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Manchester United plans 2nd refinancing

Consumer demand, Financial Events, Leverage
By Paul Hodges on 19-Jan-2010

Ferguson.jpgThe downside of the credit bubble continues to impact the UK’s Premier League, and the blog’s own soccer club, Manchester United.

Today’s Guardian notes that United were bought by the US Glazer family for £810m ($1.3bn) in 2005, using £540m of debt. Since then, it says this debt has “cost United £340m in cash” in interest/fees. “Over £200m” of interest is also secured on the Glazers’ own shares, via PIK (payment in kind) loans at 14.25% interest.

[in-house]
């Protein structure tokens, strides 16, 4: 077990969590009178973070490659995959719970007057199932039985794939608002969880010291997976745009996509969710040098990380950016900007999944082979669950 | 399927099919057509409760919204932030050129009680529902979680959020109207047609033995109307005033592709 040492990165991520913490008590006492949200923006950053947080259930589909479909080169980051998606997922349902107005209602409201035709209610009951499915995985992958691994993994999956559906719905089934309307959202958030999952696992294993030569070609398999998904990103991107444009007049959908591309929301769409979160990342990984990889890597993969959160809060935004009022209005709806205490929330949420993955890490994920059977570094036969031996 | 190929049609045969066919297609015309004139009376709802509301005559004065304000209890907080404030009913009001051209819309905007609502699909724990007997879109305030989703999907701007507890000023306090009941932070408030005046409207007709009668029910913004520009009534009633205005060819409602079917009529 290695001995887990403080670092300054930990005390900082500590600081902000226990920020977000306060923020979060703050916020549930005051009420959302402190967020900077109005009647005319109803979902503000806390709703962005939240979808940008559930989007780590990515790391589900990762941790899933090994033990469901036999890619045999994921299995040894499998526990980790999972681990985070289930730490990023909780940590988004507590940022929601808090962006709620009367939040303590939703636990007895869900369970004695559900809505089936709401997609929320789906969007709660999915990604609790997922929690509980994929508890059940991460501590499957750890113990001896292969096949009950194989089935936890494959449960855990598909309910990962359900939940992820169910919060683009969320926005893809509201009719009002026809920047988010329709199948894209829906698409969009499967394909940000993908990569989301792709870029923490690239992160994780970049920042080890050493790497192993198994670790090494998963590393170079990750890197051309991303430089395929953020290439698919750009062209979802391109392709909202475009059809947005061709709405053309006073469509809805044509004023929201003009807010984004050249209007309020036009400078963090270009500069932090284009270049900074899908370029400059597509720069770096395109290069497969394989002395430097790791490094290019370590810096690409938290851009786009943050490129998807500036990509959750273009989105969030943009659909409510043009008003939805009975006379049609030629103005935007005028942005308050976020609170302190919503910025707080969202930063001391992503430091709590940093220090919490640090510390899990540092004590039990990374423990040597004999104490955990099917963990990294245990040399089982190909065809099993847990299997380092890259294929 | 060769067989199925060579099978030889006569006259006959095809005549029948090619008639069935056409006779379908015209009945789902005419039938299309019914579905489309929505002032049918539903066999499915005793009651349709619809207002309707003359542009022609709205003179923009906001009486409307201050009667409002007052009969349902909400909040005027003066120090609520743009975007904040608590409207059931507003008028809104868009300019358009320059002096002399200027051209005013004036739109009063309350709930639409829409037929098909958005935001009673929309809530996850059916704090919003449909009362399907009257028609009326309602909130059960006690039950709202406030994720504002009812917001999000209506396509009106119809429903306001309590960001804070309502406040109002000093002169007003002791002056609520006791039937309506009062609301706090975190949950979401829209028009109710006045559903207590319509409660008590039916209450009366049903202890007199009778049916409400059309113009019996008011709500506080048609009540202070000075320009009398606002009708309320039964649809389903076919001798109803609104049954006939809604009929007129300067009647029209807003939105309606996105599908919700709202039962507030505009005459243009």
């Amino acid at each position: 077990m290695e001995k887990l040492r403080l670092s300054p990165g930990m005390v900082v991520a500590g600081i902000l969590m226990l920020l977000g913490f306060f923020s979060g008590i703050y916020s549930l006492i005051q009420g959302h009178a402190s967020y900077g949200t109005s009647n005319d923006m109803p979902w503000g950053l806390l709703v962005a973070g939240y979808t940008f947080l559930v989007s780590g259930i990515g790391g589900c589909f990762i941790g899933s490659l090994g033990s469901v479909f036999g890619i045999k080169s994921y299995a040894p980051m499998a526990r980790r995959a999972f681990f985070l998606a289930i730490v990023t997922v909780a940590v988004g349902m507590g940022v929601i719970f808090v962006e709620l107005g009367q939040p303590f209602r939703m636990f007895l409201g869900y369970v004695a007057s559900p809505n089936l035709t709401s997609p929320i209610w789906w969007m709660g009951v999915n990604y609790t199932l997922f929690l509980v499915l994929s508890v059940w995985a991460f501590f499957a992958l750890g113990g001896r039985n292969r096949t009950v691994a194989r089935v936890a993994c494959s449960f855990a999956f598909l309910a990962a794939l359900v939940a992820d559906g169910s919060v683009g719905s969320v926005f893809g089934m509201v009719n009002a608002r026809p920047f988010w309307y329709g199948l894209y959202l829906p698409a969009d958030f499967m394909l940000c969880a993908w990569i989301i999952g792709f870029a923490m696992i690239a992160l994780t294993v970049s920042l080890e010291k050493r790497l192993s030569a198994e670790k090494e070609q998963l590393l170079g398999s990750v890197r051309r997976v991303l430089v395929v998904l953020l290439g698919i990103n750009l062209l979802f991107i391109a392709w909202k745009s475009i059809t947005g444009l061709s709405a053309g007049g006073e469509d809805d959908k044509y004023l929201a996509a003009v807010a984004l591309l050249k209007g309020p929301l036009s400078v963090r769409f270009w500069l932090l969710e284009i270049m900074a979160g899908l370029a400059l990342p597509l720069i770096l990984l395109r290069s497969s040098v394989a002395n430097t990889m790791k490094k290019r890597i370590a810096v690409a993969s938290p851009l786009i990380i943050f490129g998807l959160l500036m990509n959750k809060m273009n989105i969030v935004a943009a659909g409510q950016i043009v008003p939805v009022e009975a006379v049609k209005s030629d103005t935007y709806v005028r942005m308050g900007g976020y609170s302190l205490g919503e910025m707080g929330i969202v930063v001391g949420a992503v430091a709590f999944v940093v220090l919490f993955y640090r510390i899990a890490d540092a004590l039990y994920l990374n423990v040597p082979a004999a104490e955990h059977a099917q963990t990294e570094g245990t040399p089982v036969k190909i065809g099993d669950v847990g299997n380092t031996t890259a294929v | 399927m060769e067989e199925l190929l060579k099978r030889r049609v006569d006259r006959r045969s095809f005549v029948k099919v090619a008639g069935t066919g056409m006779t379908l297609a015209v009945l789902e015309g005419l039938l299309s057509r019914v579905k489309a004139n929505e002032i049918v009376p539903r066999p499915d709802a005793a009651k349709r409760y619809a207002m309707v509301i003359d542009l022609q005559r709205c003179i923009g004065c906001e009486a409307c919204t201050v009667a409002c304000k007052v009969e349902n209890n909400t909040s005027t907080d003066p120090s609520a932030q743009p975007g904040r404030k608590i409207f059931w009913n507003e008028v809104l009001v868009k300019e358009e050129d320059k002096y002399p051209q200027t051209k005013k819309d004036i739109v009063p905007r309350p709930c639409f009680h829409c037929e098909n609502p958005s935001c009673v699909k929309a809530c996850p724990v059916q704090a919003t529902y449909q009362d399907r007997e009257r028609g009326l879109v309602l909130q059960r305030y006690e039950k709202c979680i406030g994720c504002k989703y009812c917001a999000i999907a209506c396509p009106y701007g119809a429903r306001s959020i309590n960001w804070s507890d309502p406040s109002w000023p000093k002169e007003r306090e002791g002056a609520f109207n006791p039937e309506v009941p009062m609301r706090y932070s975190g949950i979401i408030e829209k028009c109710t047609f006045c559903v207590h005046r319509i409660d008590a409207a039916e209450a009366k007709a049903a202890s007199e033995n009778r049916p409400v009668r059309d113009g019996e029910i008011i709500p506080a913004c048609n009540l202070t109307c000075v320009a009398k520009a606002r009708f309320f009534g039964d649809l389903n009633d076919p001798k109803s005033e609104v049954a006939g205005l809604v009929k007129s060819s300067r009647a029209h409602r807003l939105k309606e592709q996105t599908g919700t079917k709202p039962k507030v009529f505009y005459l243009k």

Now the club intends to refinance again. The Guardian says this will allow the Glazers “to reduce the amounts they owe in PIK” loans, and to “take almost £130m cash out of the club next year“.

This financial engineering is clearly a short-term win for the Glazers. But longer-term, the picture is not so rosy. The interest bill on the new £500m bond will be £45m alone. This cash might otherwise have enabled United’s manager, Sir Alex Ferguson, to buy new players to support his title hopes. Equally, ticket prices have doubled, which will no doubt reduce the fan base for the future, as families can no longer afford to attend.